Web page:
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Wednesday, October 21, 2015

Fantasy Sports Now Considered Gambling(chance, consideration and prize) And Subject To Gambling Regulation

Government regulators in the US have traditionally considered "gambling" as an activity that includes chance, consideration and prize.  Nevada has  decided to broaden this definition to include "skill" as a gambling activity in addition to "chance" thus placing fantasy sports into a regulatory regime.     It was inevitable that the fantasy sports craze would attract the attention of US state governments interested in garnering revenue from this form of  online sports wagering.  In some ways the  online and TV ads that have been bombarding potential US consumers have brought to the attention of  US state regulators that there is  tax revenue to be had in forcing online fantasy sports providers to become "licensed" in their state.    The initial objective for  Nevada is to generate licensing revenue from this form of online gaming. However, the ultimate goal for gaming regulators should be  to protect its citizens from abusive and predatory practices exercised by online gambling operators.  This beg the question as to what  comes next after the licensing fee is established. 

It is unclear at this point if other skill games that are not sports related are  exempt from the licensing fee and regulation. For instance chess, checkers and other popular games are not part of the proposed legislation.  Further complicating the US position on regulated gaming or gambling is the fact that the federal government still allows  wagering on skill games. Also, no other state in the US has taken the position that Nevada has. It will be interesting to see what New Jersey and Delaware do. They are two of the other US states that regulate online gambling for their populations.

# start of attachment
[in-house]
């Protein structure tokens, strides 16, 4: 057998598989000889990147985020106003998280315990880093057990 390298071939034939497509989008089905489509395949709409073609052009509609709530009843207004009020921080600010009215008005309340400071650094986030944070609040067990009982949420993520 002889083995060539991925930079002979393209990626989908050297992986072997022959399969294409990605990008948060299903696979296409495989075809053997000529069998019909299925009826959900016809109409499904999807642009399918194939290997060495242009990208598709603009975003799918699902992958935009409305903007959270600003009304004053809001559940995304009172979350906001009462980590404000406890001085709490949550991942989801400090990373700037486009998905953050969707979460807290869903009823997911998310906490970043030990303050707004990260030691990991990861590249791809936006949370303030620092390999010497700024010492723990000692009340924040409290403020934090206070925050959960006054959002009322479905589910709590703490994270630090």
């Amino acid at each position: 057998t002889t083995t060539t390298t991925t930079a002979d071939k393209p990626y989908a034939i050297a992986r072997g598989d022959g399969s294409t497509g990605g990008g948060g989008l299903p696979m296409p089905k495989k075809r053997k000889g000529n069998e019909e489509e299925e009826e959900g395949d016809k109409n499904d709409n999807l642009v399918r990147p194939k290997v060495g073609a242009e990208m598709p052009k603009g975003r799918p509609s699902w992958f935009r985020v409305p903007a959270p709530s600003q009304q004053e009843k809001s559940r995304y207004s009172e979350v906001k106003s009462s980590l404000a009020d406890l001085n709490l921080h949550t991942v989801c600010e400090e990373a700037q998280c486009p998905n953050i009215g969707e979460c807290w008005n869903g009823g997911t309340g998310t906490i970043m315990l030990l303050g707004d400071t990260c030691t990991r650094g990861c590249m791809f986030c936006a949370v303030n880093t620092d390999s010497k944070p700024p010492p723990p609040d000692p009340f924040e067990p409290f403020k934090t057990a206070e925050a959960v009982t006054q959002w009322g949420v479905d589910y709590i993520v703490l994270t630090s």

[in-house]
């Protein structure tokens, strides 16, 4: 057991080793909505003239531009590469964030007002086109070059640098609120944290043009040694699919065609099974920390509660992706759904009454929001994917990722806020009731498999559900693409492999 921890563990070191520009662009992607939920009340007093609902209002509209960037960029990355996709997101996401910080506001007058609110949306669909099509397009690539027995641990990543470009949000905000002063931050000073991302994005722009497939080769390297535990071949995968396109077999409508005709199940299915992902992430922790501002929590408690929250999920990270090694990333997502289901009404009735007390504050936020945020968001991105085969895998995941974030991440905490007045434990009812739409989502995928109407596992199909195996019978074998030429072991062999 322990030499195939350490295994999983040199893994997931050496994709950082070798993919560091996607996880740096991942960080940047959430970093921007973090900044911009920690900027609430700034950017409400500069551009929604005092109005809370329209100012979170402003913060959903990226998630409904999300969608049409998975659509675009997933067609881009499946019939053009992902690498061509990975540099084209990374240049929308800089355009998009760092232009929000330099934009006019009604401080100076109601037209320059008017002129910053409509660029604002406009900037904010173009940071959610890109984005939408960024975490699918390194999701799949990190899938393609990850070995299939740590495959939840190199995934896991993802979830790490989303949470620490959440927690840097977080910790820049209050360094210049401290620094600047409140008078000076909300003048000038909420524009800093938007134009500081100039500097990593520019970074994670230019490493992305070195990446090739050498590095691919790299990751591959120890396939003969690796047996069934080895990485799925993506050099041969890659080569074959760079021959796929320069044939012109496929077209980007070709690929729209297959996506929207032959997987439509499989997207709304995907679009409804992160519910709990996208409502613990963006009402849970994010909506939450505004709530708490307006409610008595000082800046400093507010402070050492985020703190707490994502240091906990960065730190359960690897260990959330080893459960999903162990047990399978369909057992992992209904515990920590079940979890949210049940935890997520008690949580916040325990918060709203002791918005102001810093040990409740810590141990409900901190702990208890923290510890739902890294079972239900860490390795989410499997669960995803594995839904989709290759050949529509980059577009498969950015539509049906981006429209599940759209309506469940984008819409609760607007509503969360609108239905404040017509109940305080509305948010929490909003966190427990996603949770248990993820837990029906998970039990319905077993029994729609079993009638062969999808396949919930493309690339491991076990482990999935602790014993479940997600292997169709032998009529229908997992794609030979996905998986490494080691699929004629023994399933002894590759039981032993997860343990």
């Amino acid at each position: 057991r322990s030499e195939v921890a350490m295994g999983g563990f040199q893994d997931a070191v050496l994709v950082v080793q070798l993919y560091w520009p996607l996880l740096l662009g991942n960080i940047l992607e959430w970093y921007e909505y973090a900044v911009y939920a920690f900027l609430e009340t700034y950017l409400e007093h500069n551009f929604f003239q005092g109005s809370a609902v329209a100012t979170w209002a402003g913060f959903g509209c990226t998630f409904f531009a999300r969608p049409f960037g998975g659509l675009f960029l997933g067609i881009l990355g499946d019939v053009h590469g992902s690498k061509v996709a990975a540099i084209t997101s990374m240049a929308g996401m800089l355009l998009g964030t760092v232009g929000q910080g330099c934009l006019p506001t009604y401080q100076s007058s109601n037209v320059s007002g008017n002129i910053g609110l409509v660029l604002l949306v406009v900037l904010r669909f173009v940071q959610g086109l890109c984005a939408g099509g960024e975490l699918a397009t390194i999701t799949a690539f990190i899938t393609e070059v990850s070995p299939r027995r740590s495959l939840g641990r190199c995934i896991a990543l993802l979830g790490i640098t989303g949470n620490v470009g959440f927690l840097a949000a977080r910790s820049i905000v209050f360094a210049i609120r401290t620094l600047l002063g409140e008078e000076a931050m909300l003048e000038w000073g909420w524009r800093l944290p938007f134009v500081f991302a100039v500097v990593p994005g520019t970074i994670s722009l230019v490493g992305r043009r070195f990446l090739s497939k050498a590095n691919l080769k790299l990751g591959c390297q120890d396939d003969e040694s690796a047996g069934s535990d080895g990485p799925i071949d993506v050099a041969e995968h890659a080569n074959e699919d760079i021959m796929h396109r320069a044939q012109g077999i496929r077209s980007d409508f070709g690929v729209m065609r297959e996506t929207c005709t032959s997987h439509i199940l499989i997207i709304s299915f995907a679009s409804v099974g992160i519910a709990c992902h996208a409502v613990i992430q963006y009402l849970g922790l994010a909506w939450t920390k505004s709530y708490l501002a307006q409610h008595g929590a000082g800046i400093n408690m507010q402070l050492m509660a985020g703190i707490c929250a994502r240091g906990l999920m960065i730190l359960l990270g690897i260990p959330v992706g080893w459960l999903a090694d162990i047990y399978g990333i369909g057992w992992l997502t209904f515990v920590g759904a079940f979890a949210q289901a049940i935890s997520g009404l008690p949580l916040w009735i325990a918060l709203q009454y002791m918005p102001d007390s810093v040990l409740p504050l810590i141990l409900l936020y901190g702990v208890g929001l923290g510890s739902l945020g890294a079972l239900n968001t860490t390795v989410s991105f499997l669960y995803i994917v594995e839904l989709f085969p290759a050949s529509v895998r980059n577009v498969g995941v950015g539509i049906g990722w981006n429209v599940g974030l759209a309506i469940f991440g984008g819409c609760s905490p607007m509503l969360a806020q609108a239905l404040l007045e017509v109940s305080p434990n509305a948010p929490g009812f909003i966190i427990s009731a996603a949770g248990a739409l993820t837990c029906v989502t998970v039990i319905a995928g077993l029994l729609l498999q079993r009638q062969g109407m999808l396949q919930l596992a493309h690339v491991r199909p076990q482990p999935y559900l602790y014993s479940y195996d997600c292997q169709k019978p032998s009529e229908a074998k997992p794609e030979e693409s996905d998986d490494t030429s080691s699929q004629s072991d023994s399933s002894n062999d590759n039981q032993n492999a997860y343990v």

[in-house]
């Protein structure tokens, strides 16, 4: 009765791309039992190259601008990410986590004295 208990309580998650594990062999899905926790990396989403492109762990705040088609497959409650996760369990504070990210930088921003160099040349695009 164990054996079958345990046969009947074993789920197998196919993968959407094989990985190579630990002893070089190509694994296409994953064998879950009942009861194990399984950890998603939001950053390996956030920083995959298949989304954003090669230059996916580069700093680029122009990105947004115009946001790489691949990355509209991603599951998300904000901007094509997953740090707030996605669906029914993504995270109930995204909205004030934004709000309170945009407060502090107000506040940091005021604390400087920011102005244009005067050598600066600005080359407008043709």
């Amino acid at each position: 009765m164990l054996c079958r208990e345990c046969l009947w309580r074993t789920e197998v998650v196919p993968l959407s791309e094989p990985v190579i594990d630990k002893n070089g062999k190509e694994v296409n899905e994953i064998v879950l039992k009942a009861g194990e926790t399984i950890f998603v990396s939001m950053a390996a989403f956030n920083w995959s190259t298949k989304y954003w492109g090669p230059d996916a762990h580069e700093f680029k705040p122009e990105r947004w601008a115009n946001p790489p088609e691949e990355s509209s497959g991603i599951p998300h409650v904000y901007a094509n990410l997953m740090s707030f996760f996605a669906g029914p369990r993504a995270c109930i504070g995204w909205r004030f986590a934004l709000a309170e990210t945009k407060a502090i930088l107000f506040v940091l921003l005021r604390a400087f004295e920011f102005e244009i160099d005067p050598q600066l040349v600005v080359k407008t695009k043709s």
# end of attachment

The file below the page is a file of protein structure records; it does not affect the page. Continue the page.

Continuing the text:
Further complicating matters is the fact that skill gaming for cash  has been regulated and allowed in  28  other states.   So will they regulate  fantasy sports wagering as a skill game and not a separate category of gaming?  Can a Nevada player be included in wagering that involves residence from other states? 

The brazen launch of skill gaming for cash payouts by fantasy sports operators has no doubt got other skill game operators to rethink their business models and the amount of wagering that they will include in their games. The legal definition of what skill gaming is or is not is rather contrived as far as common law is concerned. Laws usually are defined in terms of a precedent that is set  requiring a law to address it. In the case of US gaming and online gambling the emergence of  online fantasy sports  for cash payout is causing many to rethink online gambling entirely. Traditionally, gambling is defined as chance, consideration and prize. With prize being something  "tangible" and having   exchangeable value.  Tangible value in this case means that "real" currency can be wagered and redeemed. 

It is also going to be interesting how this is all going to work where Nevada players will be competing with other players that are not in regulated states.  The  federal US Wire Act created in 1961 to curtail "electronic" gambling is also up for grabs and is being challenged by online interstate "skill" gaming. Look forward to a review by the justice department to determine where fantasy sports lines up in relation to that legislation.

We should also consider the reaction in Europe and Australia to fantasy sports where online sports wagering is regulated and legal.  Freemium and recreational  fantasy sports is not currently  a big deal in  Europe or Australia. However, it would seem plausible that with the addition of "real" wagering in this realm that fantasy sports could become popular in both of these regions.

Essentially, investors, players and businesses thinking about getting into fantasy sports wagering should be prepared for some changes to the fantasy sports business model. We may in fact be seeing the hiatus of this gaming category.

Kevin Flood is the CEO of Gameinlane, Inc. Kevin, has developed, launched and operated Internet gambling sites in Europe.   Kevin and Gameinlane   develop "social and real money" casino games for third parties. Kevin has worked for and with US land based casino operators helping them evaluate social casino and iGaming platforms for the purpose of joint ventures and acquisitions. Kevin can be reached at kflood@gameinlane.com.


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